Vessel Tracking: Making Sense of Large Amounts of Data
By Rory Meyer, CSIR
Here in the Integrated Vessel Tracking research group we have a problem. We have too much data. Our goal is to display real time data for ocean vessels around South Africa but we receive data for about a third of the world’s oceans. What we would like to do is use this glut of data to derive some kind of meaningful information that would allow operators to quickly determine whether a ship is acting strangely or not.
One simple method we be to add another layer of information to our vessel tracking map; a historical heatmap. Sounds pretty simple and useful, doesn’t it. Just take all the messages and run a heatmap function on it. Well, that’s a little tough for us; we receive about 8 million vessel position a day. And that doesn’t even consider the problems of message collisions (not receiving data because there are too many ships), interpolation (ships obviously exist in the places between consecutive messages) and separating by class of vessels.
Fishing, cargo and tanker vessels form the bulk of vessel traffic in the deep ocean but they have different behaviours. Cargo and tanker vessels travel in straight lines generally limited to shipping lanes between ports and travel to ports that are equipped to handle their cargo. Fishing vessels travel to fishing zones and then move around in different ways depending on the fishing gear used. These behaviours can be characterised using the locations, speed and bearings described by the messages received from these vessels.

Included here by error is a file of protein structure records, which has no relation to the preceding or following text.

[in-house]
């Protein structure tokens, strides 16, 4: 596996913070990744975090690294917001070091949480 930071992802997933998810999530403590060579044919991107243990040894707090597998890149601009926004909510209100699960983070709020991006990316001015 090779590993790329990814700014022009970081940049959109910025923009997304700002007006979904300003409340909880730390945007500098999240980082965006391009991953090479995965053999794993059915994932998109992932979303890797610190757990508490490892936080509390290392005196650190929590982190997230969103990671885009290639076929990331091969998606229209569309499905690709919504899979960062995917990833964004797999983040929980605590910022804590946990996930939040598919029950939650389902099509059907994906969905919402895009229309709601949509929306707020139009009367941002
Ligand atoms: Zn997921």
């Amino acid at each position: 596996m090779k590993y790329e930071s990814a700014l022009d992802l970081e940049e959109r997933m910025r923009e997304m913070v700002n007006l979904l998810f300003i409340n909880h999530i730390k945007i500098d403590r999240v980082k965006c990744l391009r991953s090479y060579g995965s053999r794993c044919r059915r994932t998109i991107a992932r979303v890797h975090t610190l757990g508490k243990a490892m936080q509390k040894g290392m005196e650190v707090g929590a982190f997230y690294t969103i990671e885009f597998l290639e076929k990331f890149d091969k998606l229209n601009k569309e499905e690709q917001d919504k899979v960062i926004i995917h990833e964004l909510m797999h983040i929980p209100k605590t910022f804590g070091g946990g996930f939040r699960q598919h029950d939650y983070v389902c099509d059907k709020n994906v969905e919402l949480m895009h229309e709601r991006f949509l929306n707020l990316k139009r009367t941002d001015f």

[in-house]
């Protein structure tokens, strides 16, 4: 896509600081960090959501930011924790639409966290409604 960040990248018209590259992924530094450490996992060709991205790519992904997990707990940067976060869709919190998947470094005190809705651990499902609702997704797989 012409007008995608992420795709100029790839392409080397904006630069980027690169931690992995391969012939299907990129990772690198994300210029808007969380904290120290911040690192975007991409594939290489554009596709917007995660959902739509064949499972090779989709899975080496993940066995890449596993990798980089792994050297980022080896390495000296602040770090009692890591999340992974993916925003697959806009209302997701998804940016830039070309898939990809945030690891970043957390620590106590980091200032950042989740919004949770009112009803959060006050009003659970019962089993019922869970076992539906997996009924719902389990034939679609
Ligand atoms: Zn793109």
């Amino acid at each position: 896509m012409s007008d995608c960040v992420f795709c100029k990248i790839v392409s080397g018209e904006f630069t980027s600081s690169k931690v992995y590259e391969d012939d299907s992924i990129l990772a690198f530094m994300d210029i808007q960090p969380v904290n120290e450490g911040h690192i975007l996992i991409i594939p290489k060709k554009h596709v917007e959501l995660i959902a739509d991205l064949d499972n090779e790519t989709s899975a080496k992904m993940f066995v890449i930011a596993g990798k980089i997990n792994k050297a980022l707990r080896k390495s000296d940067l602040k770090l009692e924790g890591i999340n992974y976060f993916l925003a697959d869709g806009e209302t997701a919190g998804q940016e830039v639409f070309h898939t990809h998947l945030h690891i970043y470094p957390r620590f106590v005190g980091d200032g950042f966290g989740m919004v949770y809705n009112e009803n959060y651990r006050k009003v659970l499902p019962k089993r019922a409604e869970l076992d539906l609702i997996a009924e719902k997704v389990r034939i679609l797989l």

Building heatmaps of vessel behaviour involved several complex queries to the geospatial database that would first calculate the time between concurrent messages for every message in the database, order them by vessel, calculate which spatial bin they would fall into and then calculate the total amount of seconds each vessel class spent time in each spatial bin. It takes around an hour for a month’s worth of data (Thanks PostgreSQL!).
Heatmaps can also be generated to show the density of specific classes (see Figure 1), the average speed of vessels in an area, the dominant country for vessels in an area or the average amount of time between messages for each vessel (giving an indication of reception strength).
Having these heatmaps stored in the database makes it very easy to compare historical data with new messages. Want to see if the speed, position and bearing of that fishing vessel is normal for this time of the year? Figure 2 shows fishing activity during August 2018. Give me a few milliseconds because all that info is already in the database.